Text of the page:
Saint George Cathedral in Yuryev-Polsky is one of a dozen surviving white-stone churches which were built in Vladimir-Suzdal Principality in the northeastern Rus prior to the Mongol invasion. Constructed between 1230 and 1234, the cathedral was also the last of these churches to be built, completed just three years before the invasion. Unlike most of the other pre-Mongol Vladimir-Suzdal churches, the St. George Cathedral was not designated as the World Heritage site.
In 12th century, the political and cultural center of Rus slowly moved from Kiev to Vladimir. Yuryev-Polsky was founded by Yuri Dolgorukiy, prince of Rostov and Suzdal, in 1152. The name of the town derives from St. George (Russian Yuri is one of the versions of the name George). Yury Dolgorukiy also built the cathedral consecrated to St. George, which stood inside the fortress. It is presumed that the cathedral was similar to the Saint Saviour Cathedral in Pereslavl-Zalessky and to the Saint Boris and Saint Gleb Church in Kideksha, which survived to our days. Yuri's son, Andrey Bogolyubsky, moved the capital of the principality to Vladimir, and Yuryev-Polsky remained under the control of Vladimir princes until 1212.
In 1212, Yuryev-Polsky became a center of a separate principality and given to Sviatoslav, a son of Vsevolod the Big Nest. By 1230, the old cathedral was considered to be irreparable, and Prince Sviatoslav personally supervised the construction of the new Saint George Cathedral, which was completed in four years. The new cathedral was considered to be a masterpiece, and used as an example by the builders of the Assumption Cathedral, the first stone building in Moscow, in 1326. The exterior of the cathedral was covered by stone carvings. In 1252, Sviatoslav was buried in the cathedral.
In 1460s, the cathedral collapsed, which at the time was considered a national disaster. Vasili Yermolin was sent to Yuryev-Polsky to repair the building. He claimed to restore the cathedral in the original form, however, it became apparent later, that the new shape was far from the original, and some of the carvings lost their meaning. In 17th century, a tent-roof bell-tower was erected next to the cathedral, and in the beginning of 19th century, two new parts were appended to the building. In 20th century, all of them were demolished, and the cathedral stands now in the middle of a meadow, so that there are panoramic views from all sides. In Soviet times, it was turned into a museum.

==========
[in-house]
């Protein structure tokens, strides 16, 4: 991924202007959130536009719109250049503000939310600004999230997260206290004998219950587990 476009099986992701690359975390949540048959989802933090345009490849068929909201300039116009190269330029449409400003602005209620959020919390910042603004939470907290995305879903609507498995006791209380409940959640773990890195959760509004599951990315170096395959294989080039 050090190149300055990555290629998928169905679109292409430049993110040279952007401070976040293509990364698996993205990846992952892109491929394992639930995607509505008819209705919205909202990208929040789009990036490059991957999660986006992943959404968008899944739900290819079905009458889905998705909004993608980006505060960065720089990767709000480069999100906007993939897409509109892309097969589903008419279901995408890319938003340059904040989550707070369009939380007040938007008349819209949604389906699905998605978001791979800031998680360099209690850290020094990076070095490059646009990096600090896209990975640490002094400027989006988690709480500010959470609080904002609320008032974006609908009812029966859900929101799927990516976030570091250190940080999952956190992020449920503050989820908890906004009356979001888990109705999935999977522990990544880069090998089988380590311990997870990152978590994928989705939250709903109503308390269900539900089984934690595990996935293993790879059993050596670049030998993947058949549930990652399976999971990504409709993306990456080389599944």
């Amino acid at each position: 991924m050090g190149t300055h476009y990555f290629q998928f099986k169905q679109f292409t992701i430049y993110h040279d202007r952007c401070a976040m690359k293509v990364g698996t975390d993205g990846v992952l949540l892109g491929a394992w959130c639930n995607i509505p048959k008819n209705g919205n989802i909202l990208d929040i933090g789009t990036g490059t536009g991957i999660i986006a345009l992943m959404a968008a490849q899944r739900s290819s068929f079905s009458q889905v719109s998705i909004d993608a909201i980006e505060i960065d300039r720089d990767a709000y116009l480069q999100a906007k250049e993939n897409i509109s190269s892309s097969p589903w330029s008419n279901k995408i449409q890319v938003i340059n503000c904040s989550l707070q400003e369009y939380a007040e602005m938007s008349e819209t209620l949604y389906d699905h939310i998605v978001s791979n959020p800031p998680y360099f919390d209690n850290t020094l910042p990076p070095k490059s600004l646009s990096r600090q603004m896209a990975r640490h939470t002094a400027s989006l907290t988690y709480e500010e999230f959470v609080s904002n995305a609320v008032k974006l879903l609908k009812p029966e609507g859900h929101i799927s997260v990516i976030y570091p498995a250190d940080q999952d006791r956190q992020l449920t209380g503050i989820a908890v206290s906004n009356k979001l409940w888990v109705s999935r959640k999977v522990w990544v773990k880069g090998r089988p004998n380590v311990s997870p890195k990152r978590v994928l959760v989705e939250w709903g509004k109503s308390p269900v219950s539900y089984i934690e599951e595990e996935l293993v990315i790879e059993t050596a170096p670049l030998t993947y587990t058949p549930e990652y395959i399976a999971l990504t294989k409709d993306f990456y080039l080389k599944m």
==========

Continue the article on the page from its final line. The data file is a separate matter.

The cathedral is and was originally built asymmetrically. Its main volume is a square supported by four columns in the middle. The columns are square in cross-section. The eastern side is an apse.
During the collapse in 15th century the northern wall survived the best. All other walls were partially destroyed (the southern wall suffered the most of all), and, in particular, much of the stone carving from the exterior of the cathedral was torn in pieces. Although at the time the exterior stone carving were considered to be out-of-fashion, Yermolin during the restoration works made attempts to put the stories together. In particular, he was able to put together two stones with the Holy Trinity image in the south portal. However, since there were panoramic images of the whole surface of the cathedral prior to the collapse, and many of the carved stones were destroyed, Yermolin was not able to identified all the stories, and put many stones in random order. Some of the stories were actually used for construction, and their carvings were buried inside the walls; other stones landed in neighboring farms. Some of the latter were later recovered by Pyotr Baranovsky during the Soviet times renovation. Currently, most of the original carvings have been reconstructed on paper.